Nonischemic cardiomyopathy and implantable defibrillators: Timing is everything
This review presents a substudy analysis of the Defibrillators in Non-Ischemic Cardiomyopathy Treatment Evaluation (DEFINITE) trial, which examined the role of prophylactic implantable cardioverter defibrillator (ICD) implantation in patients with nonischemic cardiomyopathy. This trial, which assigned 458 patients with nonischemic cardiomyopathy (left ventricular ejection fraction [LVEF] < 36%) to randomly receive standard medical therapy versus medical therapy plus single chamber ICD, showed no significant difference in mortality. There are several possible reasons for this, as proposed by the authors of the Sudden Cardiac Death in Heart Failure Trial (SCD-HeFT). Probably most significant is that 22% of patients enrolled had New York Heart Association (NYHA) I symptoms of heart failure whereas patients randomized in SCD-HeFT were required to have at least NYHA II symptoms.1 In this post-hoc analysis of the DEFINITE data, the authors found that patients with recently diagnosed cardiomyopathy who received an ICD had significantly improved survival compared with those with standard therapy. By contrast there was no significant difference between treatment groups among patients with a remote diagnosis of cardiomyopathy.
Indications for ICDs have recently been expanded based on the results of several landmark trials including the Multicenter Automatic Defibrillator Implantation Trial II (MADIT II) and SCD-HeFT trials. The MADIT II trial enrolled patients with a prior myocardial infarction (MI) and LVEF < 30%. This trial demonstrated a significant reduction in mortality among those patients who received an ICD. The SCD-HeFT trial by contrast, did not require the presence a previous MI. Rather, this trial enrolled 2521 patients with NYHA II and III congestive heart failure (CHF). There was a fairly even mix between ischemic and nonischemic cardiomyopathy. The Comparison of Medical Therapy, Pacing and Defibrillation in Chronic Heart Failure (COMPANION) trial supports these trials and also found a significant benefit in patients with CHF who underwent ICD implantation.3 Based on this data regarding primary prevention of sudden death in CHF, the American College of Cardiology/ American Heart Asssociation clinical guidelines for the treatment of patients with CHF (published in 2005) list implantation of a prophylactic ICD as a class I indication in those patients who have LVEF < 30% and who have class II or III CHF (patients with LVEF 31%-35% are listed as class II a). Centers for Medicare and Medicaid Services guidelines were updated in 2005 to reflect these expanded indications. However, patients with nonischemic cardiomyopathy must have CHF diagnosed > 9 months before implantation. The current study suggests that this is not the correct approach, however, and that patients with recent diagnoses should be considered for ICD implantation.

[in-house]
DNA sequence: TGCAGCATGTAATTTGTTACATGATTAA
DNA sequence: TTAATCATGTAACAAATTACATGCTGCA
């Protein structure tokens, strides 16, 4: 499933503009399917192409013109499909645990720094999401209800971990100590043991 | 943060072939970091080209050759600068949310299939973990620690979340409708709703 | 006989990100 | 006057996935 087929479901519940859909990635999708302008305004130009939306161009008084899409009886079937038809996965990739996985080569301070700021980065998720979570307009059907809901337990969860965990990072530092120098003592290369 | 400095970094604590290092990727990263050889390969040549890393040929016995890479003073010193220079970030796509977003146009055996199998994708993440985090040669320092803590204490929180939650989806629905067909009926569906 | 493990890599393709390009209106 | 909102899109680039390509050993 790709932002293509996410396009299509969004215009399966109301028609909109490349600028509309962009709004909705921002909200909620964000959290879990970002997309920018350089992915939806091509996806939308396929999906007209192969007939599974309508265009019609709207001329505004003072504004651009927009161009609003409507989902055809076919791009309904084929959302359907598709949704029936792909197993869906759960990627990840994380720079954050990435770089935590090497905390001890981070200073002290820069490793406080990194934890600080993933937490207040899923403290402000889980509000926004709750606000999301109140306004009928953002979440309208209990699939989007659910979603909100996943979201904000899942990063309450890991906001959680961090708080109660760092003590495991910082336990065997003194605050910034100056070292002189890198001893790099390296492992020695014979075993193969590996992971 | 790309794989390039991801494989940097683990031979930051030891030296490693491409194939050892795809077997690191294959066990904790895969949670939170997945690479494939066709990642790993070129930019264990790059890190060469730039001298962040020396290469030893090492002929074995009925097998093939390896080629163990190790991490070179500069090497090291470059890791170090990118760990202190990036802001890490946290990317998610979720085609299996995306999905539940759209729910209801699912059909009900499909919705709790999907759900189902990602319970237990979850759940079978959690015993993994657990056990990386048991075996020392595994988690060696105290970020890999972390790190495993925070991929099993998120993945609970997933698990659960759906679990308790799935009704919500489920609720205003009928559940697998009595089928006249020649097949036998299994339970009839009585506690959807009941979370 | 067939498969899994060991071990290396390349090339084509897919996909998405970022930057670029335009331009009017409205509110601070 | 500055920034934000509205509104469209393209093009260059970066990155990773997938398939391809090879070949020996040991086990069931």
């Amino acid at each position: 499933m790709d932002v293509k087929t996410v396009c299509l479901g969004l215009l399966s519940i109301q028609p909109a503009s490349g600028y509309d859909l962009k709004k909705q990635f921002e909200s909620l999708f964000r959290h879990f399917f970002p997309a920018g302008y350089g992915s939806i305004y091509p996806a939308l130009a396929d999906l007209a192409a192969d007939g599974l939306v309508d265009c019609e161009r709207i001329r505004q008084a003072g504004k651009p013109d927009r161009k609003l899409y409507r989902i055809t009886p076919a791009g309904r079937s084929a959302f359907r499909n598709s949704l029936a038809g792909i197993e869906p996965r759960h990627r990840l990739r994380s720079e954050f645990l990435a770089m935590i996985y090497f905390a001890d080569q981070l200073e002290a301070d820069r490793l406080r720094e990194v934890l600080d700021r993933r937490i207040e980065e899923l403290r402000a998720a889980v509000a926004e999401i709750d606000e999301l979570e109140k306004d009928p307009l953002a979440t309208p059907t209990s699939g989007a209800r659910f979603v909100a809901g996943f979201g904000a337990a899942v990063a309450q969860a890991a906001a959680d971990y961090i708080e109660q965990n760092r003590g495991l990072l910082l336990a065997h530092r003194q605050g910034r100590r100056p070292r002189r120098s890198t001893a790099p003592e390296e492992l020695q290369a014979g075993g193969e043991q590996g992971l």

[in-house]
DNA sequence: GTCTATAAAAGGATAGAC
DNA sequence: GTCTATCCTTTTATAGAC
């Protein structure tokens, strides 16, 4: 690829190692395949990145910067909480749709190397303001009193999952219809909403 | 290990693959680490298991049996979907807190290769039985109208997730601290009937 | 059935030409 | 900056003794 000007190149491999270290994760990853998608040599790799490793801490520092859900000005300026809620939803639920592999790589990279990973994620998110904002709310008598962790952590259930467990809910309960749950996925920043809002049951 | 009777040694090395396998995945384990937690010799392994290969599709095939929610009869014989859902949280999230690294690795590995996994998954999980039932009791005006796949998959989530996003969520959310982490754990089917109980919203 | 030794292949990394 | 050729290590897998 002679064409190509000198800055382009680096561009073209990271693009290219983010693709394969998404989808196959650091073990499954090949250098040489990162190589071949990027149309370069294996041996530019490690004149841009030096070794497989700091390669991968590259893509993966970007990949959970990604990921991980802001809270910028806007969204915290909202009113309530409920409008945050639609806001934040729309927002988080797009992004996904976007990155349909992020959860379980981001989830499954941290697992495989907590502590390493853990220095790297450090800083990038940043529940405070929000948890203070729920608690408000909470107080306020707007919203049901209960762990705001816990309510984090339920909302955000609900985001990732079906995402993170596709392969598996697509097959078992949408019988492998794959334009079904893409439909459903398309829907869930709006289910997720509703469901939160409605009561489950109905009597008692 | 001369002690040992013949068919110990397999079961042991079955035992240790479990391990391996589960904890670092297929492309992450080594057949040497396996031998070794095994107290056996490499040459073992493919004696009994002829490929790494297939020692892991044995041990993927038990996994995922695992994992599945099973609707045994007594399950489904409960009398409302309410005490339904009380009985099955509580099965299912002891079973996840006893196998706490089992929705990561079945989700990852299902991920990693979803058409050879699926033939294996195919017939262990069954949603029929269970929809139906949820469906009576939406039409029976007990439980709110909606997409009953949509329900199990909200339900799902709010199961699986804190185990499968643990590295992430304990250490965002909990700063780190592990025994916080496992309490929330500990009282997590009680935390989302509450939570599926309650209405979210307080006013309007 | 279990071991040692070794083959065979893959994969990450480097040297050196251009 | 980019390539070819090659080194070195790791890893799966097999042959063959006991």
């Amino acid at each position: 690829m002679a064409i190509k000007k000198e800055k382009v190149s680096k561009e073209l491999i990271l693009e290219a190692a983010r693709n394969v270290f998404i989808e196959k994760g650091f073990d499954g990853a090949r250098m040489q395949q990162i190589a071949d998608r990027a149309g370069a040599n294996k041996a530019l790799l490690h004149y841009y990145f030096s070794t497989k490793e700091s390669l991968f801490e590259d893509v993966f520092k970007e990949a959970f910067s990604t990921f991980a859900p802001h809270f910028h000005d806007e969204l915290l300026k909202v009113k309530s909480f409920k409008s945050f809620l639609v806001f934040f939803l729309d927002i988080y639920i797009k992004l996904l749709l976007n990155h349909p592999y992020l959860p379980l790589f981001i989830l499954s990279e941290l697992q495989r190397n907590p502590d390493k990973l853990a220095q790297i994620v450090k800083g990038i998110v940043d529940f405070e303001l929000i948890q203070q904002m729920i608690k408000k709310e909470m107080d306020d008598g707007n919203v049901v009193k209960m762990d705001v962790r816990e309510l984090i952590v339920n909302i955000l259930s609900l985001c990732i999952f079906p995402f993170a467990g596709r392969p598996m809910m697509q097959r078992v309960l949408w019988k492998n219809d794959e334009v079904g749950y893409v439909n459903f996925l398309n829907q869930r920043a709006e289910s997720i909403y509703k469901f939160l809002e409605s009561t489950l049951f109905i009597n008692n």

One major issue to contend with is the appropriate medical treatment of CHF. In these trials, all patients were on optimal medical therapy. It may be argued that the 3- to 9-month waiting period is appropriate to: (1) ensure that medical therapy has been initiated and is working: (2) ensure that the cardiomyopathy and CHF is not reversible; and (3) ensure that acute CHF is appropriately treated and the patient is stable enough to undergo ICD implantation. In fact, the Defibrillator in Acute MI Trial (DINAMIT) study showed that ICD implantation early after an acute MI may be deleterious.4 There may be similar danger in patients in the early stages of their CHF treatment.
This is an important study because it points out that a waiting period before prophylactic ICD implantation may not be appropriate in patients with nonischemic cardiomyopathy. However, there are some important reasons why it may not be appropriate to treat patients in the early phase of their diagnosis. Further study is needed to fully answer this question. After all, timing is everything.